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Supporters of President Donald Trump gather in front of the U.S. Capitol building in Washington, D.C. on Jan. 6. Photo: Xinhua/Liu Jie via Getty Images

The Jan. 6 insurrection caused at least $1.5 million worth of damage to the Capitol, prosecutor Mona Sedky said during court proceedings Wednesday, according the Washington Post.

Why it matters: More than 450 people have been charged so far over their alleged participation in the deadly Capitol riot. Prosecutors want some to contribute restitution payments for the damages as part of plea deals, the Post reported.

  • The $1.5 million estimate is the first time prosecutors have publicly put a figure on the cost of the Jan. 6 Capitol riot, which left five people dead.

The big picture: Prosecutors involved in the case are "seeking to require restitution of $2,000 in each felony case and $500 in each misdemeanor case," reports the Post.

  • According to federal law, restitution can be negotiated "pursuant to a plea agreement," and it is possible to divvy up liability among the defendants. However the exact terms under which such an agreement could be reached have not been yet been determined, the Post noted.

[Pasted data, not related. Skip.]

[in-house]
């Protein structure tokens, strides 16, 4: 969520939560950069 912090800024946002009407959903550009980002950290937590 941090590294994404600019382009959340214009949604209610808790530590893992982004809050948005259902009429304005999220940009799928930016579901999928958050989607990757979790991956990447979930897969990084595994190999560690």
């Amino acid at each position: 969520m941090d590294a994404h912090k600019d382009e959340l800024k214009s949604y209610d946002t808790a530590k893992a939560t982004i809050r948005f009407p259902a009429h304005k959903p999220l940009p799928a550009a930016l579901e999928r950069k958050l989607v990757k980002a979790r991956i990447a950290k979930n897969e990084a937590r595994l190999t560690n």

The state of play: Paul Allard Hodgkins on Wednesday became the second person to plead guilty to charges stemming from the insurrection.

  • Hodgkins' attorney asked the judge to waive a "$7,500 to $75,000 fine because his client also agreed to pay $2,000 in restitution for his share of riot damage to the Capitol," according to the Post.

Go deeper

Former Giuliani associate pleads guilty in campaign finance case

Igor Fruman at a federal court in New York City in October 2019. Photo: Stephanie Keith/Getty Images

A former associate of Rudy Giuliani pleaded guilty to soliciting campaign contributions from a foreign national on Friday, almost two years after being charged with campaign finance violations, Reuters reports.

Why it matters: Igor Fruman's plea may put pressure on Giuliani, who is the subject of an ongoing federal criminal investigation into his dealing in Ukraine, which Furman assisted with.

Mike Allen, author of AM
5 mins ago - Economy & Business

Charted: GOP surged as Biden slumped

Expand chart
Reproduced from Gallup. (Independents were asked their party leaning.) Chart: Axios Visuals

Gallup polling found a huge shift in party preference over the course of 2021, from a 9-point Democratic advantage in the first quarter to a 5-point Republican edge in the fourth quarter.

Why it matters: It's the biggest swing in one calendar year for Gallup's 30 years of tracking.

Miriam Kramer, author of Space
25 mins ago - Science

A new NASA astronaut corps for the next era in space

Illustration: Aïda Amer/Axios

NASA's next crewed missions to the Moon will need a larger, differently-trained and multi-skilled astronaut corps to deliver on the agency's ambitions.

Why it matters: NASA has plans to fly astronauts to the surface of the Moon in 2025 and ultimately establish a long-term presence there. That goal requires a robust corps with new, specialized training in what it takes to live and work on the Moon — and NASA needs to start planning now.

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